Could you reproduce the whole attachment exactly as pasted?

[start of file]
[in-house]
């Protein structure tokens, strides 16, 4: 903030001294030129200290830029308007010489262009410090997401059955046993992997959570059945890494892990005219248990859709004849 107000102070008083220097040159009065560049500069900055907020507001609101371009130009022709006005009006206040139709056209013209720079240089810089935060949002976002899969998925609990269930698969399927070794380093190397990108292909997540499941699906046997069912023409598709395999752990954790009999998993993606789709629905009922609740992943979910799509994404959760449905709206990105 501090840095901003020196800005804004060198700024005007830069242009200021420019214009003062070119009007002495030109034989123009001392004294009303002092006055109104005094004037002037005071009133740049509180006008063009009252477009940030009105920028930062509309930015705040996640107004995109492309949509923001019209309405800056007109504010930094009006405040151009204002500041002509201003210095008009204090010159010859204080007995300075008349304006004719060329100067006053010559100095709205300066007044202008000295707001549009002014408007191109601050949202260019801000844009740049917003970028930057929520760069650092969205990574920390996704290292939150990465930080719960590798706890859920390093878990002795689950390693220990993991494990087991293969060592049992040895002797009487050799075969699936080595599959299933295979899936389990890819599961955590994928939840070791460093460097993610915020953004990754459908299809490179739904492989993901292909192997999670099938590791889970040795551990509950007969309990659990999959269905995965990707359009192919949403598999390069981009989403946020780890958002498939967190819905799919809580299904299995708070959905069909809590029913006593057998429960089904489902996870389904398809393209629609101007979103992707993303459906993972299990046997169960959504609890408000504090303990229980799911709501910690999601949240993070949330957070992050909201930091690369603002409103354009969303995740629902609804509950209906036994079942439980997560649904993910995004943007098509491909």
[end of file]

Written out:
[in-house]
């Protein structure tokens, strides 16, 4: 903030001294030129200290830029308007010489262009410090997401059955046993992997959570059945890494892990005219248990859709004849 107000102070008083220097040159009065560049500069900055907020507001609101371009130009022709006005009006206040139709056209013209720079240089810089935060949002976002899969998925609990269930698969399927070794380093190397990108292909997540499941699906046997069912023409598709395999752990954790009999998993993606789709629905009922609740992943979910799509994404959760449905709206990105 501090840095901003020196800005804004060198700024005007830069242009200021420019214009003062070119009007002495030109034989123009001392004294009303002092006055109104005094004037002037005071009133740049509180006008063009009252477009940030009105920028930062509309930015705040996640107004995109492309949509923001019209309405800056007109504010930094009006405040151009204002500041002509201003210095008009204090010159010859204080007995300075008349304006004719060329100067006053010559100095709205300066007044202008000295707001549009002014408007191109601050949202260019801000844009740049917003970028930057929520760069650092969205990574920390996704290292939150990465930080719960590798706890859920390093878990002795689950390693220990993991494990087991293969060592049992040895002797009487050799075969699936080595599959299933295979899936389990890819599961955590994928939840070791460093460097993610915020953004990754459908299809490179739904492989993901292909192997999670099938590791889970040795551990509950007969309990659990999959269905995965990707359009192919949403598999390069981009989403946020780890958002498939967190819905799919809580299904299995708070959905069909809590029913006593057998429960089904489902996870389904398809393209629609101007979103992707993303459906993972299990046997169960959504609890408000504090303990229980799911709501910690999601949240993070949330957070992050909201930091690369603002409103354009969303995740629902609804509950209906036994079942439980997560649904993910995004943007098509491909």